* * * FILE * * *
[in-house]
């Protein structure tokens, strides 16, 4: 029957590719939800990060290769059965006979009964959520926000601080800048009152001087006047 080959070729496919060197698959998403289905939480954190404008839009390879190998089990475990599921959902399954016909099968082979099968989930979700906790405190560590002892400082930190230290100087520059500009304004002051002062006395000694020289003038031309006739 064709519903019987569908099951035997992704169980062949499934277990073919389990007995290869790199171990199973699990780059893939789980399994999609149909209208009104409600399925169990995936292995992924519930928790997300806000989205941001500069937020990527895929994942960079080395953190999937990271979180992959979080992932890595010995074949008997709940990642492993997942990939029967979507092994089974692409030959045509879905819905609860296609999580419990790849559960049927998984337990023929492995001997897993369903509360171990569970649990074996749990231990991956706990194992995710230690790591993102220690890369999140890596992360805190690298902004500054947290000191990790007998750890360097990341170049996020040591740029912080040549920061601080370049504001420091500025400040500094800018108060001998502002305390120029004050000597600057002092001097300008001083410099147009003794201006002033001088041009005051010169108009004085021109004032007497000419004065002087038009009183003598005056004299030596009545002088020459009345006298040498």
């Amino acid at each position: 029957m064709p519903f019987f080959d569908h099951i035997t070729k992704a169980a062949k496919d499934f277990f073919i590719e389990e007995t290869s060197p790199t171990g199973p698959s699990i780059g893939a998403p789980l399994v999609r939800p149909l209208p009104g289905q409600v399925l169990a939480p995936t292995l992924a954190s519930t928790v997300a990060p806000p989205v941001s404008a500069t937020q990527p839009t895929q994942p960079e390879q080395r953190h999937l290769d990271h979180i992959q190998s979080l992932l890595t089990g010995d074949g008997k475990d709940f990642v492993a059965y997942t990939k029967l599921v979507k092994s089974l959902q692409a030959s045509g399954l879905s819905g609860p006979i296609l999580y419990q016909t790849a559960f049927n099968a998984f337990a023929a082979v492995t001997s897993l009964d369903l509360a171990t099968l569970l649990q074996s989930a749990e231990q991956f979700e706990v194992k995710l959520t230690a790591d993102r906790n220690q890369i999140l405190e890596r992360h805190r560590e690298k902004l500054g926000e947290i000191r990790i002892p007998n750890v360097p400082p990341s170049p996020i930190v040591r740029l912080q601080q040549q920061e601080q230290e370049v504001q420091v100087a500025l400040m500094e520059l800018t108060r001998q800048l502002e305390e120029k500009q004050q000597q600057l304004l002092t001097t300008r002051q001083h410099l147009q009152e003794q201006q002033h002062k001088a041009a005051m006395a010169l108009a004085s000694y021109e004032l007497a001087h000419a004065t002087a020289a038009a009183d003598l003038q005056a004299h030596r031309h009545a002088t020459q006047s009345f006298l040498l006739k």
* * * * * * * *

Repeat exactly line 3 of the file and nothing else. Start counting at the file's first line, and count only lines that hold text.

């Amino acid at each position: 029957m064709p519903f019987f080959d569908h099951i035997t070729k992704a169980a062949k496919d499934f277990f073919i590719e389990e007995t290869s060197p790199t171990g199973p698959s699990i780059g893939a998403p789980l399994v999609r939800p149909l209208p009104g289905q409600v399925l169990a939480p995936t292995l992924a954190s519930t928790v997300a990060p806000p989205v941001s404008a500069t937020q990527p839009t895929q994942p960079e390879q080395r953190h999937l290769d990271h979180i992959q190998s979080l992932l890595t089990g010995d074949g008997k475990d709940f990642v492993a059965y997942t990939k029967l599921v979507k092994s089974l959902q692409a030959s045509g399954l879905s819905g609860p006979i296609l999580y419990q016909t790849a559960f049927n099968a998984f337990a023929a082979v492995t001997s897993l009964d369903l509360a171990t099968l569970l649990q074996s989930a749990e231990q991956f979700e706990v194992k995710l959520t230690a790591d993102r906790n220690q890369i999140l405190e890596r992360h805190r560590e690298k902004l500054g926000e947290i000191r990790i002892p007998n750890v360097p400082p990341s170049p996020i930190v040591r740029l912080q601080q040549q920061e601080q230290e370049v504001q420091v100087a500025l400040m500094e520059l800018t108060r001998q800048l502002e305390e120029k500009q004050q000597q600057l304004l002092t001097t300008r002051q001083h410099l147009q009152e003794q201006q002033h002062k001088a041009a005051m006395a010169l108009a004085s000694y021109e004032l007497a001087h000419a004065t002087a020289a038009a009183d003598l003038q005056a004299h030596r031309h009545a002088t020459q006047s009345f006298l040498l006739k």